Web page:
Publications (1)0 Total impact
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ABSTRACT: The World Health Organization's recommended package of interventions for the integrated management of pregnancy and childbirth provides guidance for the use of evidence-based interventions to ensure the best outcomes for mother and newborn. However, the extent to which skilled birth attendants (SBAs) follow evidence-based guidelines is not known. There are few studies into childbirth practices of SBAs in Cambodia. The aim of this study was to observe practices of SBAs during labour, birth and the immediate post-partum period and their consistency with evidence-based guidelines. A structured non-participant observation study was undertaken. Data were collected using an observational checklist of evidence-based practices adapted from the Cambodian clinical assessment tools for associate degree in midwifery. Maternity care settings in one provincial hospital, two district referral hospitals and two health centres in one province of Cambodia were purposively selected. Twenty-five SBAs who attended 40 women during labour, birth and the postnatal period were observed. The results showed that the use of the partograph was low; birth companions were not permitted; cleanliness during birth was lacking; management of the third stage of labour was inappropriate; monitoring of mother and baby in the early postnatal period was lacking; the SBAs lacked skills in neonatal resuscitation; skin-to-skin contact with the newborn and early breastfeeding were rare; and intramuscular injection of vitamin K varied. The findings suggest that the current SBA practices during labour, birth and the immediate post-partum period in one province of Cambodia are not consistent with evidence-based guidelines. Service improvements that address evidence-based practices are likely to have an impact on clean and safe childbirth, thereby enhancing outcomes for Cambodia women.International Journal of Evidence-Based Healthcare 03/2012; 10(1):60-7.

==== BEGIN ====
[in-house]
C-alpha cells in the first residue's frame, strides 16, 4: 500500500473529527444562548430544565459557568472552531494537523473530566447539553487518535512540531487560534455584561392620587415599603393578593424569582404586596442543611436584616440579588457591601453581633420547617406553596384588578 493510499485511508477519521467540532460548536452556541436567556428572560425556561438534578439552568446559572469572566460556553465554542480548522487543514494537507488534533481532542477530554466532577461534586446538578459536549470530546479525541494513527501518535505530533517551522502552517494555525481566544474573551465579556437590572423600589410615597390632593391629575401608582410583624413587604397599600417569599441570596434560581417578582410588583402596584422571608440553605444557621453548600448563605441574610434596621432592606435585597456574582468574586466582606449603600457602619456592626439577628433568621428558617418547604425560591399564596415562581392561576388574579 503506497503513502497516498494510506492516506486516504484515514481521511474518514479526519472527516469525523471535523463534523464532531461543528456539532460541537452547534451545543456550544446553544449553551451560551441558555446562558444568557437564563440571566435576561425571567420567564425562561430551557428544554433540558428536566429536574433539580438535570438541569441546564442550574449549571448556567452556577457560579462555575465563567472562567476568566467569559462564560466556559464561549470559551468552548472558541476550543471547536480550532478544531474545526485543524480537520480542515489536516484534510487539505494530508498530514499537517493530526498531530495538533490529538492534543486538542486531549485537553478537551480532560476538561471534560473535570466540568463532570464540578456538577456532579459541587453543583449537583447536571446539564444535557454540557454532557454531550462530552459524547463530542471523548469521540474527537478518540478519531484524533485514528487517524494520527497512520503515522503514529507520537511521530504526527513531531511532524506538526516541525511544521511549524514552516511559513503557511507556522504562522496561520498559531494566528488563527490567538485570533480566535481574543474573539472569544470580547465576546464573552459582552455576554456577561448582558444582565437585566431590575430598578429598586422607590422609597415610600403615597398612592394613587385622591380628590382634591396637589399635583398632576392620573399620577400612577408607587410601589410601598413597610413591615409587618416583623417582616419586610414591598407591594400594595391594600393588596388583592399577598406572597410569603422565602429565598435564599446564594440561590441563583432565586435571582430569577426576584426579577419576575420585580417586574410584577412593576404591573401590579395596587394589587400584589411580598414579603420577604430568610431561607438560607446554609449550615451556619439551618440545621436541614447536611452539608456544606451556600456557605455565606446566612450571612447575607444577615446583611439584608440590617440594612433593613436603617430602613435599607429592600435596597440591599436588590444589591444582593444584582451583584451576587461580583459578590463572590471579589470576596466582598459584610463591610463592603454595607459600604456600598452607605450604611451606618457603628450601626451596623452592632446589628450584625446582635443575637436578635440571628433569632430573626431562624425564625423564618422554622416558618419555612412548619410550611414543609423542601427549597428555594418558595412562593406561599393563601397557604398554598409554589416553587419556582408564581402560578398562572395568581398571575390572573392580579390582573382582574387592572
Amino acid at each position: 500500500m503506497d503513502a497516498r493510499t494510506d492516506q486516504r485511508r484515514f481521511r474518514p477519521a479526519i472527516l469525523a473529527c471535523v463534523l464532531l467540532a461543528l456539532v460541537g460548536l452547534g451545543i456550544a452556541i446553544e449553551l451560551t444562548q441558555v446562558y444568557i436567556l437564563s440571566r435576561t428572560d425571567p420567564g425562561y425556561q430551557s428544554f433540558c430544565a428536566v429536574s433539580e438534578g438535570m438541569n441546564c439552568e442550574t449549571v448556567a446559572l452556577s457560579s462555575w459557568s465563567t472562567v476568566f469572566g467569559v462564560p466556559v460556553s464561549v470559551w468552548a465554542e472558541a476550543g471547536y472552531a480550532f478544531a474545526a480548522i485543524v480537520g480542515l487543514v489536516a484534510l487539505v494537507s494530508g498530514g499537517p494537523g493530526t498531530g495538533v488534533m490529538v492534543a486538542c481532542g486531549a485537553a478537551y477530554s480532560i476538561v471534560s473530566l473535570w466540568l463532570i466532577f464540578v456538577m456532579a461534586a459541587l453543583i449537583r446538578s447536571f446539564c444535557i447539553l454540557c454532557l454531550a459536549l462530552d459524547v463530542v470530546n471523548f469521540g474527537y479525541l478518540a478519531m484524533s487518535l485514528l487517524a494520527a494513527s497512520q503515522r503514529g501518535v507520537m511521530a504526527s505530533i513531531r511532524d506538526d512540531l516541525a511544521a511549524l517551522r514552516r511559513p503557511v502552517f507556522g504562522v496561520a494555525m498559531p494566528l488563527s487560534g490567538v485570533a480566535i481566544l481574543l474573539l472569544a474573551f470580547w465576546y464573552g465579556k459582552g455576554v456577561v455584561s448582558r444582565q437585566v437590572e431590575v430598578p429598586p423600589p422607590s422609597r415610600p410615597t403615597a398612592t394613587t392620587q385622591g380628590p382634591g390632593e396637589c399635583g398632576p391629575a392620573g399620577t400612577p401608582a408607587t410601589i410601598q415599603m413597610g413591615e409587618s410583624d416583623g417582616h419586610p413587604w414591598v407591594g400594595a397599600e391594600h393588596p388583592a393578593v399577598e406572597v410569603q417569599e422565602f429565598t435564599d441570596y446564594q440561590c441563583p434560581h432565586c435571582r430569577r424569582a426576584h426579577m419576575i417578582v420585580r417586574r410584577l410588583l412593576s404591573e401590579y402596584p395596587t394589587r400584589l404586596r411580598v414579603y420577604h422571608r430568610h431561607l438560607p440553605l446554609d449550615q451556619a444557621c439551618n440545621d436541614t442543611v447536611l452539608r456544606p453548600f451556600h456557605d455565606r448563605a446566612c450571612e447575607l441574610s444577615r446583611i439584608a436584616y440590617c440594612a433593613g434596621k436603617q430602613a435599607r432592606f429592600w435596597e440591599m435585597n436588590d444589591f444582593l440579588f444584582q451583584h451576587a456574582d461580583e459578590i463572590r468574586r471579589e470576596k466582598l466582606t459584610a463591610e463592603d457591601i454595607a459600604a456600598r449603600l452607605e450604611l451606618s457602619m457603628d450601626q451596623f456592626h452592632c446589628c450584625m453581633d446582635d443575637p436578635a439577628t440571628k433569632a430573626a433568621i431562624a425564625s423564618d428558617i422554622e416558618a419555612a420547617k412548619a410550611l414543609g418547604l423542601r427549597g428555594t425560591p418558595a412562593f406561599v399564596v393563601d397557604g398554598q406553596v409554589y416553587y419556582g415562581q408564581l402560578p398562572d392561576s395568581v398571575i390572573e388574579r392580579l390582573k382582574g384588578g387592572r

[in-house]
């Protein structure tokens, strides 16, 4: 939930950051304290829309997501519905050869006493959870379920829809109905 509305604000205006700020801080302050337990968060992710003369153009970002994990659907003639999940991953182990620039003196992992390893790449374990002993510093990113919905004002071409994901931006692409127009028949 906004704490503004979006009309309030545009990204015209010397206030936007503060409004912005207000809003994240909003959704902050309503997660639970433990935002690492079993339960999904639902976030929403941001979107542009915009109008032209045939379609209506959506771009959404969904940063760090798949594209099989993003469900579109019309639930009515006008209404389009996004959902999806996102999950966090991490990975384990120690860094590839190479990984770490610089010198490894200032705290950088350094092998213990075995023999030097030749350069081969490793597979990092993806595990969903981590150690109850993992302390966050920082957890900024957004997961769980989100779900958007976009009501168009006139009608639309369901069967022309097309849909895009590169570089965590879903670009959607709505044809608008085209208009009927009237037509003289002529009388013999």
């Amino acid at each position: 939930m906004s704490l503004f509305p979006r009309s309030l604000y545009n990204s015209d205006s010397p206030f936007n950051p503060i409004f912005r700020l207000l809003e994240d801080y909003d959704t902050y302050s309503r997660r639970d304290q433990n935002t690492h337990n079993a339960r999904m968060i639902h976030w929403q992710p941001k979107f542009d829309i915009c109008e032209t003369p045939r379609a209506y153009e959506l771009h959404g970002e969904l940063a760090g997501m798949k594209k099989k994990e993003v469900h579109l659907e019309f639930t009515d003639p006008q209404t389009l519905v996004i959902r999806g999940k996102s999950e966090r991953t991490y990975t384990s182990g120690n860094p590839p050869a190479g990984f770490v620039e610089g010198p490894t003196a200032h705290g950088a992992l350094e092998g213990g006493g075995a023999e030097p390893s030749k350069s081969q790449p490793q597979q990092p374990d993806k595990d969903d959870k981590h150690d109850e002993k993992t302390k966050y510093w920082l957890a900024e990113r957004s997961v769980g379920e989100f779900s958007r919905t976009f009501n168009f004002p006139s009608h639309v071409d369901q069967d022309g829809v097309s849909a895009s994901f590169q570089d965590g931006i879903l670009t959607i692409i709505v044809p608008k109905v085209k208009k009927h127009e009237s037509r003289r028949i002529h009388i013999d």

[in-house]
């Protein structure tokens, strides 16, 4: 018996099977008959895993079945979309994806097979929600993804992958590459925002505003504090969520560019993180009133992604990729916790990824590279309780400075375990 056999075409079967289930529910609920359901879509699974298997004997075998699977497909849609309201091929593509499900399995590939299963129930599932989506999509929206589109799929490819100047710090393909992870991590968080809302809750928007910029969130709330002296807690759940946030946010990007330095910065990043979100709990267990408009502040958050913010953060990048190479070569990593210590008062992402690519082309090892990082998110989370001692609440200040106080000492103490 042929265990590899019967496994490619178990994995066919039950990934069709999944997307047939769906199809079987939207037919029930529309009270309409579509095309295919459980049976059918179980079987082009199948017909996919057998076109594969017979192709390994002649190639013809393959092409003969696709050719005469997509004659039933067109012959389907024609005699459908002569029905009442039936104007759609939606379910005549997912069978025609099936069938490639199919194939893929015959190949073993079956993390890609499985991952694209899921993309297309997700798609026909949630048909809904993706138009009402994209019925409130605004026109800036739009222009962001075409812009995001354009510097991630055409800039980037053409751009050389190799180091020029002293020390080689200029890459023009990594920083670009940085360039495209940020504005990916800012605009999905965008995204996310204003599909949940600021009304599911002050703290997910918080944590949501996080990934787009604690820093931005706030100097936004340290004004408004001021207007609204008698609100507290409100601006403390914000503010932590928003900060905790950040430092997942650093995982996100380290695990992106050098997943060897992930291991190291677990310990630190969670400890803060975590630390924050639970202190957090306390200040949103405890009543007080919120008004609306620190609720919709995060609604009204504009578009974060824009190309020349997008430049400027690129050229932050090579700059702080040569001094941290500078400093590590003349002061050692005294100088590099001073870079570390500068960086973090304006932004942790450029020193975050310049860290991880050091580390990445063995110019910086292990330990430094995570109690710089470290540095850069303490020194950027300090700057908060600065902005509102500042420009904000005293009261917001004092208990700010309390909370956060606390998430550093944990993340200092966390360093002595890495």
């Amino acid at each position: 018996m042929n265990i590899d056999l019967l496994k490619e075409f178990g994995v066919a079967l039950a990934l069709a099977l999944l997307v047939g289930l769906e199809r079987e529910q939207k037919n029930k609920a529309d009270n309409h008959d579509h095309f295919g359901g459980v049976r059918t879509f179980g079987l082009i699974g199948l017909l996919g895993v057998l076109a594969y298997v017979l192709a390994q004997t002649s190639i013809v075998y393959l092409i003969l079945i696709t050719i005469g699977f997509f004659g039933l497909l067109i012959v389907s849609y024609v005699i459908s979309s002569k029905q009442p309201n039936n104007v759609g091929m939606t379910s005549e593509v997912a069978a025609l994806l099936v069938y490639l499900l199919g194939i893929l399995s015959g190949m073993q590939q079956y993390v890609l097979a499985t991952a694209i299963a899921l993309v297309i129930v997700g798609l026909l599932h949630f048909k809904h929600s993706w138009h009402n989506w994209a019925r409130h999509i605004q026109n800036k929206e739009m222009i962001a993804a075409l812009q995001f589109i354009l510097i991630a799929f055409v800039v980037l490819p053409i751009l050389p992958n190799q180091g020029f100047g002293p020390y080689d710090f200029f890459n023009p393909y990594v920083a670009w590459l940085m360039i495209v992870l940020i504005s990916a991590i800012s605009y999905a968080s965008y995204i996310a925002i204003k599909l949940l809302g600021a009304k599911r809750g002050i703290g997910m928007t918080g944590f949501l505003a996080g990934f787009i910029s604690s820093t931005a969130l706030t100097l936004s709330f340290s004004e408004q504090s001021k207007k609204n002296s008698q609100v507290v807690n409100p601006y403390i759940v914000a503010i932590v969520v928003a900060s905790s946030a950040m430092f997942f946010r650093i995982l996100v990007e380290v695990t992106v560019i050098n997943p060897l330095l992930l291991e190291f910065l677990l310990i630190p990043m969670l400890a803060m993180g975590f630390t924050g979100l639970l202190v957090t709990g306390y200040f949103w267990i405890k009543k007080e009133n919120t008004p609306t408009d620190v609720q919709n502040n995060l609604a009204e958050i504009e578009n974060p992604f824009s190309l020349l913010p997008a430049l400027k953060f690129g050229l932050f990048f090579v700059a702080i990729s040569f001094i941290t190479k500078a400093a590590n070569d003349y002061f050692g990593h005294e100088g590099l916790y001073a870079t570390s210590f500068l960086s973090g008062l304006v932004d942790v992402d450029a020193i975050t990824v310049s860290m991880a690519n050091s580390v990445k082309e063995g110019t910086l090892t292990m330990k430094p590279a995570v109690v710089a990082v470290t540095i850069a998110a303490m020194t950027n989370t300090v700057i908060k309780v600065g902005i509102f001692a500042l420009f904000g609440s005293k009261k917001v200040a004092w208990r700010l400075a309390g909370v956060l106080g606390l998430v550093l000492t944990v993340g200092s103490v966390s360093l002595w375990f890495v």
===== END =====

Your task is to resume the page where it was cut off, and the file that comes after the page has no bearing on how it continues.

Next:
University of Technology SydneySydney, New South Wales, Australia